Positive behaviour and rewards
We believe that positive behaviour is important for effective learning. At THSL we emphasise teaching students how to manage their own behaviour. We apply a variety of strategies, and always teach in a context of positive behaviour management. We ensure that the environment is safe and that it supports our students’ individual needs.
We use reward systems to keep children motivated and to help them take responsibility for and ownership of their own learning. In all cases we ensure rewards are individual and meaningful, and are matched to a student’s interests thereby supplying the motivation for achievement.
Students have been instrumental in designing our school rules and core values, which recognise positive attitudes and attributes. All students are supported, encouraged and expected to follow them at all times. Our staff model positive behaviours; the school rules and core values are on display at all times for reference and reinforcement.
We praise positive behaviours, attitudes and efforts. This helps students gain awareness of the value of making a positive contribution to their school and community. A student’s achievement is recognised through self-reflection and peer assessment exercises, as well as with school certificates and awards. In addition, those that achieve ‘gold behaviours’ (from a list devised in conjunction with students) receive raffle tickets which they take to the Head Teacher. Golden moments and golden days can lead to gold tickets which students use to gain their personalised rewards.
Our approach and philosophy are reflected in our behaviour policy, which is applied consistently by all school staff and visiting professionals. All students have individual behaviour support plans (BSPs) which ensure consistency of practice and response.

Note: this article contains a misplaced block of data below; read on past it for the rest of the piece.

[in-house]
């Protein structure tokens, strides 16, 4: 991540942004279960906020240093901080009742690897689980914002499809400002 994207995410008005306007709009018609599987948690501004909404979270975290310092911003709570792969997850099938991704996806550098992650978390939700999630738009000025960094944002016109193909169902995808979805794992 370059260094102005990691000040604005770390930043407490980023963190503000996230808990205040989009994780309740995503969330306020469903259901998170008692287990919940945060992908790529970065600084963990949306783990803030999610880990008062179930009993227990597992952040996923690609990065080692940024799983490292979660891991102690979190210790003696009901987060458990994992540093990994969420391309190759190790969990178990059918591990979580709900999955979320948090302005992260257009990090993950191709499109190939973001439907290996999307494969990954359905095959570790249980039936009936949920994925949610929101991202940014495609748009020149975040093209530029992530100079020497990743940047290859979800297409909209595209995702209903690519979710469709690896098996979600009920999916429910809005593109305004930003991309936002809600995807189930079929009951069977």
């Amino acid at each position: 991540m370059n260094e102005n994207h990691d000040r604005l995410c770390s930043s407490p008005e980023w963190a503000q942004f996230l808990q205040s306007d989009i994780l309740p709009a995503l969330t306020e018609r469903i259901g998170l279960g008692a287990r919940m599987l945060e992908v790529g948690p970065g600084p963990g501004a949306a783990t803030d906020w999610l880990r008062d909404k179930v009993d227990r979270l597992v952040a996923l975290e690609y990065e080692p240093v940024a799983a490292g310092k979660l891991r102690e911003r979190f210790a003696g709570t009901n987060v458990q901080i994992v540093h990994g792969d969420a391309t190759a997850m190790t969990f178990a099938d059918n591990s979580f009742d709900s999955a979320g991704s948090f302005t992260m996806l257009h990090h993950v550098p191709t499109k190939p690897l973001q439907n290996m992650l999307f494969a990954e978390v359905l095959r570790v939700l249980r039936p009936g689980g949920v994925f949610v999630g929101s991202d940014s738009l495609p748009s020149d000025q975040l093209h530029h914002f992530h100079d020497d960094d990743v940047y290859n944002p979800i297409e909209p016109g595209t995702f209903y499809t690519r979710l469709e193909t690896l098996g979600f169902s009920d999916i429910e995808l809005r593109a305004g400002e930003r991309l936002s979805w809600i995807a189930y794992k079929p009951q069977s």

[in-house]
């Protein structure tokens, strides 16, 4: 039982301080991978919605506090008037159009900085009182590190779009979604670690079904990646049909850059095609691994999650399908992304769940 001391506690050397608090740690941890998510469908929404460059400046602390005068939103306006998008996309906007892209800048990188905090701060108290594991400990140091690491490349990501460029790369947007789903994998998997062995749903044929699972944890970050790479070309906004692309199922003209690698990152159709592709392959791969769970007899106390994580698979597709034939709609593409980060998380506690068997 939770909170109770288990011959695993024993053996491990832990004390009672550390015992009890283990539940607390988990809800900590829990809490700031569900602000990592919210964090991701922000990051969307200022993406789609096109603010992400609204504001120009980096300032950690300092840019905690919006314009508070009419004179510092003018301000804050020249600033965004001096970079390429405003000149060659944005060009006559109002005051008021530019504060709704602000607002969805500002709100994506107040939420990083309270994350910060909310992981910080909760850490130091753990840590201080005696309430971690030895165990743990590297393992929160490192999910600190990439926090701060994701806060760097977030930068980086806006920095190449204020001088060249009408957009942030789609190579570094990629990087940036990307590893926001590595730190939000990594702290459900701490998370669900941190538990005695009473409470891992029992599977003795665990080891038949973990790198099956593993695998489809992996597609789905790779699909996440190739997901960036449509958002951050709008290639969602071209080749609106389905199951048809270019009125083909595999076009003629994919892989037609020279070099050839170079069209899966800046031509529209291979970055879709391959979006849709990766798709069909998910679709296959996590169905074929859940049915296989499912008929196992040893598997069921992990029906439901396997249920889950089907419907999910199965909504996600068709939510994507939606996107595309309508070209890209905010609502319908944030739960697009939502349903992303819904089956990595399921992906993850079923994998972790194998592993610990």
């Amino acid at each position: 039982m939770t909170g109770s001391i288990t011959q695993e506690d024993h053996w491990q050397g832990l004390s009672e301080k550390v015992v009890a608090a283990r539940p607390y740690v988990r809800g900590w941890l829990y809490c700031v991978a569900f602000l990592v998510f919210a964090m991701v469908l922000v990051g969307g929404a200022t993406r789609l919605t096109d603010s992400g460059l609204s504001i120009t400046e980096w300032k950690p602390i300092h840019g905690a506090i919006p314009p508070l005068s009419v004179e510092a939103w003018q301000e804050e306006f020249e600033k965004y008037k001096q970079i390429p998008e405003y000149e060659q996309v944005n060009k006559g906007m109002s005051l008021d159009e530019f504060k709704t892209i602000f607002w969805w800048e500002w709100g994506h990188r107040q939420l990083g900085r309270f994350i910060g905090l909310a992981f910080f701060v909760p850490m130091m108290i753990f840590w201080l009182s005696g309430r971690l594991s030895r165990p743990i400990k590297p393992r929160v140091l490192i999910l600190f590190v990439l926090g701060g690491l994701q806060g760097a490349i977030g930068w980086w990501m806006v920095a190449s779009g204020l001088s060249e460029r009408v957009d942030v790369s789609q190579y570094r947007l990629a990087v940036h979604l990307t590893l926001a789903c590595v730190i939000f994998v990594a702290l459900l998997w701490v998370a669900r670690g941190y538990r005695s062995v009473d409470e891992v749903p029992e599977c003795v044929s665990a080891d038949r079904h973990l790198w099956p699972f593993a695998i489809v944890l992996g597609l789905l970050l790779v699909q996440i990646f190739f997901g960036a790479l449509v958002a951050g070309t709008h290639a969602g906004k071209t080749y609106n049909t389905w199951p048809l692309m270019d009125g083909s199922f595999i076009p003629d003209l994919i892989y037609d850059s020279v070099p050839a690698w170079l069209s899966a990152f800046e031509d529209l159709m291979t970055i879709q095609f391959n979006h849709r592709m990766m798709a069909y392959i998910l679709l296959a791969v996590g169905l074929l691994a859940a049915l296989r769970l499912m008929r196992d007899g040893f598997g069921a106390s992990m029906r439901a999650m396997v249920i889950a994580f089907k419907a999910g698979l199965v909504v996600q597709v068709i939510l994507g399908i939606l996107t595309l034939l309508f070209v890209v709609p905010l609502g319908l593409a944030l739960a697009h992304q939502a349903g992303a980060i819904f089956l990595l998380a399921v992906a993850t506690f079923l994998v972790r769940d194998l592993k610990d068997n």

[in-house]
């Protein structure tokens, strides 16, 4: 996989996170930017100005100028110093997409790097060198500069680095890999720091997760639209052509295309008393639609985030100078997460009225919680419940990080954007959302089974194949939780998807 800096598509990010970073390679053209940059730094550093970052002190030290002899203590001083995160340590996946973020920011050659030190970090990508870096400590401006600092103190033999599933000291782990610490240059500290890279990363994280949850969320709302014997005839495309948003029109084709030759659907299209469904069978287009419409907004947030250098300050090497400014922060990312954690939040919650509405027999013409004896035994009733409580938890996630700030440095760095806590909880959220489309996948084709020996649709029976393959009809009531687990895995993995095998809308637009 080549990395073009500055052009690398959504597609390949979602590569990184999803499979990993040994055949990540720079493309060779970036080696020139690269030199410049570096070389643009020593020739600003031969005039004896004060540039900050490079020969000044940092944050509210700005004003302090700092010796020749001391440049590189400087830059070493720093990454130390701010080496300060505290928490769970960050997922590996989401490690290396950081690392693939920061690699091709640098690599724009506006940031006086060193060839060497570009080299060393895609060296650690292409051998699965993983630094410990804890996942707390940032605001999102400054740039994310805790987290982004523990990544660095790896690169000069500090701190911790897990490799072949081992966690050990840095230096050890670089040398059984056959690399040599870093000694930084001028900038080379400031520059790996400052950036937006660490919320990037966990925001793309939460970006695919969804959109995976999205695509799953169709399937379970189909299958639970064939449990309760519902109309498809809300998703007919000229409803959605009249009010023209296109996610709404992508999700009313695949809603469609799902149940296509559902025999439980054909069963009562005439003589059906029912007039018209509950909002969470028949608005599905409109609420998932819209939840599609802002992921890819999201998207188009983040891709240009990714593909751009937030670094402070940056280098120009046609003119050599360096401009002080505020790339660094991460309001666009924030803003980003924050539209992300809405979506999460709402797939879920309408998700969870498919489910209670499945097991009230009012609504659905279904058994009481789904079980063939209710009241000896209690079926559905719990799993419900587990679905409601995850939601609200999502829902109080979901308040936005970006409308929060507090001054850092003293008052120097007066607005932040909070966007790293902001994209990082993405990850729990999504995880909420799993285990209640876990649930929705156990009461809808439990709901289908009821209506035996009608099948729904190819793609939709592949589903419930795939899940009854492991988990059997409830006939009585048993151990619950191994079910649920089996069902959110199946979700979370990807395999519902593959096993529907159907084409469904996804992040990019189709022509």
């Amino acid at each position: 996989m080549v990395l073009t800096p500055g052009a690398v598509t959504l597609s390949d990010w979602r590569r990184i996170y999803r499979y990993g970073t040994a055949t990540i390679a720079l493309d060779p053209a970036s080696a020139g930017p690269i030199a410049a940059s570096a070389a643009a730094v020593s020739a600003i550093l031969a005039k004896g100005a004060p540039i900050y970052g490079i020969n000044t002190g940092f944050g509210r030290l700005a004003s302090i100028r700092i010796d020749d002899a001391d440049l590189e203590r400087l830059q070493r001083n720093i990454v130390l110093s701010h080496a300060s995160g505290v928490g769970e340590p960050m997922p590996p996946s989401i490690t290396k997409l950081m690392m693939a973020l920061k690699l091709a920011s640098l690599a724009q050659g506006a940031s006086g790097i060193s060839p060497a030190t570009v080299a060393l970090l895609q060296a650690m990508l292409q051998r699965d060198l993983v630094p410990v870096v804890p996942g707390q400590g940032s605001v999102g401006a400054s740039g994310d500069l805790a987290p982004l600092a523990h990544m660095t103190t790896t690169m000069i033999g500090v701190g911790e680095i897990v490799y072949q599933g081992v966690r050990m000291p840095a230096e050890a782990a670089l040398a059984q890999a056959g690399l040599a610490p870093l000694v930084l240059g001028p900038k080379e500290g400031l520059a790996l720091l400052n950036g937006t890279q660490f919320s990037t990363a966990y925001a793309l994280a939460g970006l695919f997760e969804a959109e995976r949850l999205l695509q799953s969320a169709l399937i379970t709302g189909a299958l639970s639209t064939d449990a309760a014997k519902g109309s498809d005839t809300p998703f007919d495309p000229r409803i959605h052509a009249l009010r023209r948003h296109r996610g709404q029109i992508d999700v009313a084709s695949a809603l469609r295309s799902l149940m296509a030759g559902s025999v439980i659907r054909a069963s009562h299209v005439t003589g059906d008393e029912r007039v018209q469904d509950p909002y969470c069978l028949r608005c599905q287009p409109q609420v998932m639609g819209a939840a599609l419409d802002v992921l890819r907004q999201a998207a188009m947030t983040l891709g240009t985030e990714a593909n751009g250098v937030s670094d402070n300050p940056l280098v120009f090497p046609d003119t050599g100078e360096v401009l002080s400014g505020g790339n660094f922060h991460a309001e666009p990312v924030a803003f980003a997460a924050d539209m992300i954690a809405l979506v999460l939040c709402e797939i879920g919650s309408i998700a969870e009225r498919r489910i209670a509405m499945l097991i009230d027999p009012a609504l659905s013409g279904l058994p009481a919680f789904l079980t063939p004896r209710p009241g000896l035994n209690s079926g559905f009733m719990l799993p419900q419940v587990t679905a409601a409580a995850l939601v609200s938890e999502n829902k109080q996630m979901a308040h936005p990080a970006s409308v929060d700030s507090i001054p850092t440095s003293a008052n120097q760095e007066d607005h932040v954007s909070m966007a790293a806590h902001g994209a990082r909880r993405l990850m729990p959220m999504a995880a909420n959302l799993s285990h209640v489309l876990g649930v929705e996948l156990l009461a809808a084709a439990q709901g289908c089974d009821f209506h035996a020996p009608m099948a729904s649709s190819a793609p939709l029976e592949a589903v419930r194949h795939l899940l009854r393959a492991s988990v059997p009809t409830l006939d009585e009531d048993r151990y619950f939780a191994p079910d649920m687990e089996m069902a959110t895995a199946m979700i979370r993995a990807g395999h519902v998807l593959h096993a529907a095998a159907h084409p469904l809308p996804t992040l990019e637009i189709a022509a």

Sanctions and consequences
The school does enforce sanctions and consequences to students who are unable to follow the school rules or make the right choices. These are often based on the theory of restorative justice and might include writing letters of apology, clearing up mess they have made, or replacing (or contributing towards the replacement of) damaged equipment. As a general rule, where a behaviour could lead to prosecution outside of the school (e.g. anti-social behaviour or physical violence), we try to reinforce this within school. As students at Holmewood are high functioning they are likely to have jobs, families and contribute fully in society as adults. However, due to their autism they struggle understand social interaction and social communication so it is important that sanctions and consequences link to ‘life beyond school’ and are as realistic as possible. Wherever possible we try avoid students missing out on positive things they are due to do as this can further impact on self-esteem and confidence issues that many students may already have.
As a final measure, in the most extreme cases a fixed term exclusion or termination of placement may be enforced. This is likely to be where the behaviours of a student are impacting on the education, physical or mental well being of others.
All sanctions are agreed by a member of the SLT and logged.
Years 2-11 of The Holmewood School are set in an attractive converted Victorian house, onto which additional classrooms and a hall were added much more recently. Being a small school, there is a pervading sense of familiarity and security our staff and students are part of a close community.
We have a safe entry and exit to the building, which is protected by fob and code systems. All staff and visitors are required to have ID.
Sixth Form students are educated at our site on East End Road, two tube stops away in Finchley Central. This building is set within a Jewish community secured by a high wall with a large security team at the front. Anyone coming onto the site must be registered in advance and must proceed through the site’s security system. All staff and visitors will be provided with ID.
The internal school environment of both buildings has been tailored to meet the needs of our students and to minimise distraction and misunderstanding. Low levels of environmental arousal are enhanced by Internet hard wiring, non-flicker lighting, acoustic noise reduction and soft colours. Where appropriate, there are visual cues and timetables to support understanding and organisational skills.
We have a small teaching kitchen on both sites where students can learn to cook, and thereby develop a valuable life skill.